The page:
Continuing with our ‘Nod to Maud’ day (October 26th is LMM Day), this event was held in the historic hamlet of Leaskdale, where 11 of L.M. Montgomery’s 22 novels were written. Her granddaughter Kate introduced an interesting feminist perspective on Maud and her influence on female writers today. Guests celebrated Maud, and partied with some big-name authors!
Terry Fallis has won or been nominated for the Stephen Leacock Medal for Humour no less than 5 times. His novel The Best Laid Plans won the 2011 edition of Canada Reads and was named “the essential Canadian novel of the decade”. An ardent feminist and skilled public speaker, Terry is also a co-founder of Thornley Fallis, a public relations agency.
Marissa Stapley is the internationally best-selling author of three novels, which have been published around the world and translated into eight languages. She has worked as a stable hand, bartender, tropical resort destination rep, sports reporter, cemetery gardener, television listings writer, band roadie and beauty magazine editor. Marissa has taught creative writing and editing at the University of Toronto and Centennial College. Her award-nominated journalism has appeared in newspapers and magazines across North America, including Elle, Reader’s Digest, Today’s Parent and The Globe and Mail. She lives in Toronto with her family and her bookshelves.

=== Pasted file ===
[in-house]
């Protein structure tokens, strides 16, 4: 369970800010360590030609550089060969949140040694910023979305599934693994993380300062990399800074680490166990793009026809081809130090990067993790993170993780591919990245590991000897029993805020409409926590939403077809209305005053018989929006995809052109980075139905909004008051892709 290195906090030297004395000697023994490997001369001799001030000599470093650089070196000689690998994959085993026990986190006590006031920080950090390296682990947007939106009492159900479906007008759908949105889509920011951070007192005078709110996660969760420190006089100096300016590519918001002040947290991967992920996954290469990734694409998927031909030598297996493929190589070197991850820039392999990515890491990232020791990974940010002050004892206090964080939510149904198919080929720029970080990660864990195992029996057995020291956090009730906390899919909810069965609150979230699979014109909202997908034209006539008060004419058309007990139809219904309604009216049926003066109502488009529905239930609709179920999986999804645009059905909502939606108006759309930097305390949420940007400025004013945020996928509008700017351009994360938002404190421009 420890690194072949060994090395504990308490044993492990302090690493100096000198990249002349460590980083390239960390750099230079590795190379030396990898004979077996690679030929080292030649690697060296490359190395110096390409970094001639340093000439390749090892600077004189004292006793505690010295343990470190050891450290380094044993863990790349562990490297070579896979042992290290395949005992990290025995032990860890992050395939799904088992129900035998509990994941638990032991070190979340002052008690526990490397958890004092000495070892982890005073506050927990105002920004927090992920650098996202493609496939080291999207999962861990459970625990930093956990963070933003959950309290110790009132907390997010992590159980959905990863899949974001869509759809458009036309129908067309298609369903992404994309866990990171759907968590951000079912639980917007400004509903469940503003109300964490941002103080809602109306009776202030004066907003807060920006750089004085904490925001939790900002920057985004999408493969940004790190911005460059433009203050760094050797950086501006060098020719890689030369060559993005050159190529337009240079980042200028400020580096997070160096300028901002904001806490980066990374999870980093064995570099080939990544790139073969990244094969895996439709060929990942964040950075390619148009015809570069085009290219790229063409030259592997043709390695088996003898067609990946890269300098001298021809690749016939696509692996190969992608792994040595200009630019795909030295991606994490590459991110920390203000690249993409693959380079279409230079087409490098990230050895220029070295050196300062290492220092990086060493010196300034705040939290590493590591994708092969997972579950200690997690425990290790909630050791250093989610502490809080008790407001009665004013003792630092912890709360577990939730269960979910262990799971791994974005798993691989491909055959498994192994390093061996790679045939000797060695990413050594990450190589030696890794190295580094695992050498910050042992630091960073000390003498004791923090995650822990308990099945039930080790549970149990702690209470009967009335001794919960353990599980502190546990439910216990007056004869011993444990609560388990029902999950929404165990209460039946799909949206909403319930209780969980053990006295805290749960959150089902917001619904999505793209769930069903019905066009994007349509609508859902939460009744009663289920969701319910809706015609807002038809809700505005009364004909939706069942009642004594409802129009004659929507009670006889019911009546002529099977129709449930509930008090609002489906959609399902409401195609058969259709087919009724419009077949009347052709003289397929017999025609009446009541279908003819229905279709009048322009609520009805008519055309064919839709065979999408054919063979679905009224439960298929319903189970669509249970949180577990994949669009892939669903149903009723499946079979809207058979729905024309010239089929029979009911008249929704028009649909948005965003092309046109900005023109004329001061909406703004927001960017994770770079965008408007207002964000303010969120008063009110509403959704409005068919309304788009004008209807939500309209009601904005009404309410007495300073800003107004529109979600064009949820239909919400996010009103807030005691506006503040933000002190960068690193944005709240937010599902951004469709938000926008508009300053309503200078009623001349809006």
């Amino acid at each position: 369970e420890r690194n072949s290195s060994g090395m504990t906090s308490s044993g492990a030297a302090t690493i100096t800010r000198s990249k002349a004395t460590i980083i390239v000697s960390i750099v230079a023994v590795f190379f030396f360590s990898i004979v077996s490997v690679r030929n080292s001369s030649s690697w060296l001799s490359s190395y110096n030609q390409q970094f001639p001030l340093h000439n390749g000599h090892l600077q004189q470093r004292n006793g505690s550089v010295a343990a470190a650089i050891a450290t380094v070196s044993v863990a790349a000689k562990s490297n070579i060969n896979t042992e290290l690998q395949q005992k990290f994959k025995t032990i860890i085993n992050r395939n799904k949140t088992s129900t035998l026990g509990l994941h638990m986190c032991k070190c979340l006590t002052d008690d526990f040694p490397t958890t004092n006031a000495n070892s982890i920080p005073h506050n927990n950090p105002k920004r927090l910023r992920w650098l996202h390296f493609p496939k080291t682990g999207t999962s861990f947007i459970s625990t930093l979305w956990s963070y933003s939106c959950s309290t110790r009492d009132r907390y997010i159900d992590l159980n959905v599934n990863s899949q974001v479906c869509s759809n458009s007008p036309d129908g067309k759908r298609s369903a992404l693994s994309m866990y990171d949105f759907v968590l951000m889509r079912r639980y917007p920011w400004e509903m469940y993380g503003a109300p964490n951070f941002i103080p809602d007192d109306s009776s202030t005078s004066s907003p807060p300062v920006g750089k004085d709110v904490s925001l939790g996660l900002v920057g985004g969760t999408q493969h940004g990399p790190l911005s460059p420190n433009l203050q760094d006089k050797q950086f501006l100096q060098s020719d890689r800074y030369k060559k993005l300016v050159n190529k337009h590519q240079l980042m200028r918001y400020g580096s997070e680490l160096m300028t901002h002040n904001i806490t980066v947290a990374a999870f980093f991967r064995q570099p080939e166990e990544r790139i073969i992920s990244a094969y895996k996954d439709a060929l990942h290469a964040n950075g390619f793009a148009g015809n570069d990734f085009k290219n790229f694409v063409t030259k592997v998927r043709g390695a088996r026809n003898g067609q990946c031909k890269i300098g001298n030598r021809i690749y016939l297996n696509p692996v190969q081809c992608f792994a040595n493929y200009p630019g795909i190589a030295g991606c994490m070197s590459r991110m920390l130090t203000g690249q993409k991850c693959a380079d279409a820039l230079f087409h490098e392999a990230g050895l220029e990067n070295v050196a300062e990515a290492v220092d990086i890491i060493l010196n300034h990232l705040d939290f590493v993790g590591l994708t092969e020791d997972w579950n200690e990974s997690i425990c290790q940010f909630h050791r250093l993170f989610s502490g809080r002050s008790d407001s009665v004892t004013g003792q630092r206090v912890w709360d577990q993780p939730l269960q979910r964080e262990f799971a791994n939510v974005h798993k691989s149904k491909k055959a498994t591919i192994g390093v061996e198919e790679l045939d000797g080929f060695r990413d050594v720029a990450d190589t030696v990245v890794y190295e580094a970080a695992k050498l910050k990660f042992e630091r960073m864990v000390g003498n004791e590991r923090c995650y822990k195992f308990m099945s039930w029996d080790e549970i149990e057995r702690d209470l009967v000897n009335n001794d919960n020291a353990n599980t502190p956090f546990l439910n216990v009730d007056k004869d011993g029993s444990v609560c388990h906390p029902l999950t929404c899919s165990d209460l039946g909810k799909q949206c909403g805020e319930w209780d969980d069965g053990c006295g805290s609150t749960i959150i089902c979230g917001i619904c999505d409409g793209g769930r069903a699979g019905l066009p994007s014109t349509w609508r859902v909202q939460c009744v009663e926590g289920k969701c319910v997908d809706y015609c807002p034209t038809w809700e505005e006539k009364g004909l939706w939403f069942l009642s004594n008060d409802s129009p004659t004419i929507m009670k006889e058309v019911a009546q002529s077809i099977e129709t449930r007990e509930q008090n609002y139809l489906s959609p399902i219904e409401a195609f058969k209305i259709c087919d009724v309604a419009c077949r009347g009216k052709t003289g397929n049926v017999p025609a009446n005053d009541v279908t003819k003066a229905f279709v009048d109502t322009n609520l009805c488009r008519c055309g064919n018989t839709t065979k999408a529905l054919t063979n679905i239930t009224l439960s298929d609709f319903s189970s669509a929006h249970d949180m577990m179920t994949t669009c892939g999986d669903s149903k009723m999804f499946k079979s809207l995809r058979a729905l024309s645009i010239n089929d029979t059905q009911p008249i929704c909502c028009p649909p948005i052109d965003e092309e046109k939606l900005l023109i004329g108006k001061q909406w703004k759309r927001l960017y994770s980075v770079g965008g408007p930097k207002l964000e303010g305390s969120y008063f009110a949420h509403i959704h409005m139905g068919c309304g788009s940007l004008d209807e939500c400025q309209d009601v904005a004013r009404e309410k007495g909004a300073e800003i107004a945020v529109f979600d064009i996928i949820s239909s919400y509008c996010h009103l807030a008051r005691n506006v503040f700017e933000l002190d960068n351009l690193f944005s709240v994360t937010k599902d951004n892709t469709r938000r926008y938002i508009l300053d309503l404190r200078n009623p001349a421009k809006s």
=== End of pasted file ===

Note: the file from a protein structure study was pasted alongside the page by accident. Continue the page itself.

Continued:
After a childhood raised on Bollywood, Monty Python, and Jane Austen, Farah self-rejected her writing career before jotting down a single word, despite admitting her ultimate fantasy to be a writer. When she could no longer keep the story arcs straight in her daydreams, she started writing a few years ago and has never looked back. She writes romantic comedies and women’s fiction full of huge South Asian families, delectable food, and most importantly, brown people falling stupidly in love. Prior to writing, she had careers in Human Resources and Psychotherapy. She lives in Toronto with her patient husband, surly teenager, and delightful middle-grader, along with two gerbils, one hamster, one rabbit, and a fish named Silvia.
Jessica Westhead’s fiction has been shortlisted for the CBC Literary Awards, selected for the Journey Prize anthology, and nominated for a National Magazine Award. Her short stories have appeared in major literary journals in Canada, the US and the UK, including Hazlitt, Maisonneuve, Indiana Review and Hamish Hamilton’s Five Dials. She is the author of the novel Pulpy and Midge and the critically acclaimed short story collections Things Not to Do and And Also Sharks, which was a Globe and Mail Top 100 Book, a Kobo’s Best eBook of the Year and a finalist for the Danuta Gleed Literary Award. Westhead is a creative writing instructor at the Chang School of Continuing Education at Ryerson University. Her most recent novel is Worry.
Lucy E.M. Black studied creative writing and earned an M.A. in nineteen-century British fiction. Her short stories have been published in a variety of literary magazines. She is the author of The Marzipan Fruit Basket, and Eleanor Courtown, a work of historical fiction. She writes freelance articles and has just completed a new novel manuscript on brickworks in nineteenth-century Ontario.
Home of Uxbridge’s own Lucy Maud Montgomery, the Leaskdale National Historic Site was the Ontario Home of the famous author of Anne of Green Gables.